Passive transport of fluid up the plant stem. The xylem cells form a continuous tube through which water with dissolved nutrients (sap?) is pulled up at a rate of mm/h by a mixture of capillary action (mainly for small stems) and the turgor pressure generated by transpiration. Considering that most trees can reach many meters in height, some sort of pumping might be thought necessary. However, as long as the column of water is unbroken (by bubbles, for example) the distance it travels is not too important. On the other hand, the pressure necessary to move water 100 m up a tree is 3 MPa. There are mechanisms to maintain such an unbroken column, such as removing bubbles.

Xylem is one of the the main types of vascular tissue in a plant (another main type is phloem). Xylem tissue carries water and nutrients from the roots to the leaves. Xylem tissue is vital to transpiration.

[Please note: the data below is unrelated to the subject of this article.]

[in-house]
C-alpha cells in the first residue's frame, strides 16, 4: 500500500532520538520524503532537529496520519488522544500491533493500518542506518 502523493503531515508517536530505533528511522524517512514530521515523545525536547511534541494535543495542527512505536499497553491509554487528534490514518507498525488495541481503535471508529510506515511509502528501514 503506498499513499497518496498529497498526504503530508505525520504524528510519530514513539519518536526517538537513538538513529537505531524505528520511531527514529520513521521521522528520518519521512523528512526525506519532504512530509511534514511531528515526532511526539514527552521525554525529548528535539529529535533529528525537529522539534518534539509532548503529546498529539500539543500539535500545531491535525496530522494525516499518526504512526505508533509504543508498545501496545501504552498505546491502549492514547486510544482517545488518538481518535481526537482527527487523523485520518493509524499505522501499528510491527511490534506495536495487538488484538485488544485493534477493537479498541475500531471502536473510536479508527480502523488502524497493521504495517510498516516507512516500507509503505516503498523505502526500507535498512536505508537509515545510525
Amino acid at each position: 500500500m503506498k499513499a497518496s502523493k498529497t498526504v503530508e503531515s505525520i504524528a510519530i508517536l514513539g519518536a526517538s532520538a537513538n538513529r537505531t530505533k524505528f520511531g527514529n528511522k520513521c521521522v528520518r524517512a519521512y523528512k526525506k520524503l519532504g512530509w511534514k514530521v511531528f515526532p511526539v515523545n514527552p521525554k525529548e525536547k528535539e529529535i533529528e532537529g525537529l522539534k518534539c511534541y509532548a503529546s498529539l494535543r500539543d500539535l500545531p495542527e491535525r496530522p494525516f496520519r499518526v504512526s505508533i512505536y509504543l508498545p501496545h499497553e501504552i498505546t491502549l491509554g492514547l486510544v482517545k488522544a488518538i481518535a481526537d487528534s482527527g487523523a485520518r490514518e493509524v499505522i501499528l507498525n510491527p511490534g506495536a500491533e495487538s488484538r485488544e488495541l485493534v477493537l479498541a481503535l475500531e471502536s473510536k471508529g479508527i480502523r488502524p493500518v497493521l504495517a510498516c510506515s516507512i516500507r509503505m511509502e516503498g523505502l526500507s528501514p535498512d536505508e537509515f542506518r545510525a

Xylem cells are found in lines with each cell touching ends with its neighbor. Immature xylem cells are long and elongated. They grow very thick woody cell walls on their two longer sides. Once the cell walls reach sufficient thickness, the xylem cells can no longer get nutrients or remove wastes and die. This process is known as lignification. Xylem cell contents (cytoplasm) breaks down, leaving a hollow tube of wood. A xylem tube looks something like this:

[  ] 
[  ] 
[  ] 
[  ] 
[  ] 
[  ] 
[  ] 

Each
'[  ]'
is a xylem cell

Xylem also provide structural support for the plant and make up most of the tissue you think of as 'wood' in the trunk and roots of a tree.

Just thought I'd better correct the other node on this topic to avoid confusion.

Xy"lem (?), n. [Gr. xy`lon wood.] Bot.

That portion of a fibrovascular bundle which has developed, or will develop, into wood cells; -- distinguished from phloem.

 

© Webster 1913.

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